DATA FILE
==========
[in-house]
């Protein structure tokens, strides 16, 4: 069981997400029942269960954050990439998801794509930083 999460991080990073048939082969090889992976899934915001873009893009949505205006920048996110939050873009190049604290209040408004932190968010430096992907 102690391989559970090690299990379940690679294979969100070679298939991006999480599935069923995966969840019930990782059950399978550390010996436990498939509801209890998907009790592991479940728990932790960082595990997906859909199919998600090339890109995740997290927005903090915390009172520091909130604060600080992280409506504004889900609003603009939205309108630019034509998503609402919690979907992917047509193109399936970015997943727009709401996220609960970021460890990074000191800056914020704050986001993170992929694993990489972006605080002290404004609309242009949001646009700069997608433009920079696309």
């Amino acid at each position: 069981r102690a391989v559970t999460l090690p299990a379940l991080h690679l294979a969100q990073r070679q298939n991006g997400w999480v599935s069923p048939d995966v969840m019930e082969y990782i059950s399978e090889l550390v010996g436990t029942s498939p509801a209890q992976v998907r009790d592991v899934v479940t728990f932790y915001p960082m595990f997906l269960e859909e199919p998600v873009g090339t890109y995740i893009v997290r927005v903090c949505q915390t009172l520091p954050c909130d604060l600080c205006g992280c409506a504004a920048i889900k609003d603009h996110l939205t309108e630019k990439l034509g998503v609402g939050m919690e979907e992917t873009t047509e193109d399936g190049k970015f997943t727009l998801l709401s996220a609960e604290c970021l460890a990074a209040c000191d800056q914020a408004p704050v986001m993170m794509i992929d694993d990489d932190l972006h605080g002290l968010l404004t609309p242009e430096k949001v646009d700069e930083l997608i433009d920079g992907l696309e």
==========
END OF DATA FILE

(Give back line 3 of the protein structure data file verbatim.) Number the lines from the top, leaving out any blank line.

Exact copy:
């Amino acid at each position: 069981r102690a391989v559970t999460l090690p299990a379940l991080h690679l294979a969100q990073r070679q298939n991006g997400w999480v599935s069923p048939d995966v969840m019930e082969y990782i059950s399978e090889l550390v010996g436990t029942s498939p509801a209890q992976v998907r009790d592991v899934v479940t728990f932790y915001p960082m595990f997906l269960e859909e199919p998600v873009g090339t890109y995740i893009v997290r927005v903090c949505q915390t009172l520091p954050c909130d604060l600080c205006g992280c409506a504004a920048i889900k609003d603009h996110l939205t309108e630019k990439l034509g998503v609402g939050m919690e979907e992917t873009t047509e193109d399936g190049k970015f997943t727009l998801l709401s996220a609960e604290c970021l460890a990074a209040c000191d800056q914020a408004p704050v986001m993170m794509i992929d694993d990489d932190l972006h605080g002290l968010l404004t609309p242009e430096k949001v646009d700069e930083l997608i433009d920079g992907l696309e």